“I’m hoping that the guys involved in this Test are coming through the other side of it now. A lot of the guys have been training behind the scenes, they’ve been coming in when the guys have been on the field, so we’ve kept them separate. I don’t think we need to call anybody else up at this moment in time. But one thing I have learned over the last few weeks is never say never. But I’m hoping these guys are going to be fine.”
It’s hard to fathom just how absurd the last month has been in the camp, from isolating patients to constantly replenishing the stocks of anti-bacterial gel. Perhaps the last time England were undone so emphatically by sickness was during the 1963/64 tour of India in which Henry Blofeld, who was covering the tour for The Guardian, was almost drafted in for a Test in Kolkata.
At the time, Ken Barrington had broken his finger, Don Wilson had done his back and a gastric bug took out John Mortimore, John Edrich, Phil Sharpe and Micky Stewart. It was Stewart who Blofeld was set to replace, having been informed of his selection immediately after the press conference the day before the Test was due to start.
The story goes that Stewart, upon hearing what was planned, discharged himself from hospital on the first morning, arriving at the ground an hour before play. Blofeld, by all accounts, was somewhat heartbroken.
This story has had a few airings recently, as idle tour chat turns to who among the reporting contingent would likely make up the numbers in an England Test match.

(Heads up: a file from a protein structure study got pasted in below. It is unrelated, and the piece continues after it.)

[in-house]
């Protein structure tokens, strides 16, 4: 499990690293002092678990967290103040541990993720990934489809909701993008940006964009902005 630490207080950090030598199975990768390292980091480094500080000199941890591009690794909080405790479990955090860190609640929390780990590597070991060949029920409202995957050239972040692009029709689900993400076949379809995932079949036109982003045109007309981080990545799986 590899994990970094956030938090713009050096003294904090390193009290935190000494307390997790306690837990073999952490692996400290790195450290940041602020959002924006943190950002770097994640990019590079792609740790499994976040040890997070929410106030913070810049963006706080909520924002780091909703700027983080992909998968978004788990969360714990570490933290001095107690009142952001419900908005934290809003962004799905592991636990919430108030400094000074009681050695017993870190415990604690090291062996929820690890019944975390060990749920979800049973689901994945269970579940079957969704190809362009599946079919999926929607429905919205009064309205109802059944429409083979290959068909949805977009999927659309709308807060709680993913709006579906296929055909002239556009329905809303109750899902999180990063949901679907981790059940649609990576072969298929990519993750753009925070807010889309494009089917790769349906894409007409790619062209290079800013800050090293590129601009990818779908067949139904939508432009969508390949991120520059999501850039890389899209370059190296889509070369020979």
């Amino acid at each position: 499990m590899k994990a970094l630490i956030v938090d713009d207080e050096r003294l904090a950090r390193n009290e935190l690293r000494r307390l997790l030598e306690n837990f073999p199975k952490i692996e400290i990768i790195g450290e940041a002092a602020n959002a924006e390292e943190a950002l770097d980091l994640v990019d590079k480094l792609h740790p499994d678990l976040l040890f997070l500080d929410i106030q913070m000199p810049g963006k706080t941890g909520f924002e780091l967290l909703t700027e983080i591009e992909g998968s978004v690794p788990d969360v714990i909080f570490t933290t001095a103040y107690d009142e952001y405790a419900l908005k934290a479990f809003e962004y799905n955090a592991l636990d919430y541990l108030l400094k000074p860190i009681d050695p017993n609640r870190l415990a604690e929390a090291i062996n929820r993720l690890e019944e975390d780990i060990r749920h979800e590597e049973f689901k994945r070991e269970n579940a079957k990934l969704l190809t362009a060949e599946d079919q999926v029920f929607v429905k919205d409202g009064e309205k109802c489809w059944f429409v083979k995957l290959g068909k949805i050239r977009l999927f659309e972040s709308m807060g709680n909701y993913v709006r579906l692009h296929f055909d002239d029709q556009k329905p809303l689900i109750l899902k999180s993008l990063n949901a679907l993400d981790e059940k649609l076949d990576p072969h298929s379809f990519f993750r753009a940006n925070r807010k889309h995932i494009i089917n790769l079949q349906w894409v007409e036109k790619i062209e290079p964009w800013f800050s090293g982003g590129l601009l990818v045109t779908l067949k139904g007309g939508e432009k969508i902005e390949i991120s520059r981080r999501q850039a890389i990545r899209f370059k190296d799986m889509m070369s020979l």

“Blowers” was 24 at the time and supposedly a handy school cricketer. Though a number of the touring journalists would jump at the chance to fulfill a childhood dream – heck, adulthood, too – even if catastrophic embarrassment would inevitably follow, there are, annoyingly, some far more decorated options operating in the press box.
The Guardian’s touring journalist here is Vic Marks, with six Tests and 34 ODIs to his name. While he would fit the spin profile – another Somerset twirler, as it happens – he ducked out of the running early, saying he had not put on whites in seven years. And that he’s 64.
Former England captain Michael Atherton is here for The Times, though still has the bad back that took him into retirement in 2001. He is also part of a Sky Sports contingent particularly heavy with top-order batsmen, such as Nasser Hussain and Ian Ward.
By contrast, TalkSPORT have the bowling covered with Darren Gough, Steven Harmison and Gareth Batty, and Mark Butcher’s part-time outswingers available to see them through to the second new ball. The BBC’s Jonathan Agnew, having come out of retirement once in 1992 to bowl an injury-hit Leicestershire into the final of the NatWest Trophy, is also on deck.
As it happens, Batty is the only active professional cricketer in the media park: the 42 year-old is still at Surrey where he is also working as a coach. But he was less than keen to even entertain the notion that he might have to pull on the shirt he last wore on a tour of India just over three years ago.
Of course, the resources available to the ECB mean putting someone better qualified – and under the age of 40 – on a last-minute flight to make up the numbers is a pretty simple task. The players here, despite being put through the ringer, are still upbeat about turning things around in the new year. These are no desperate times.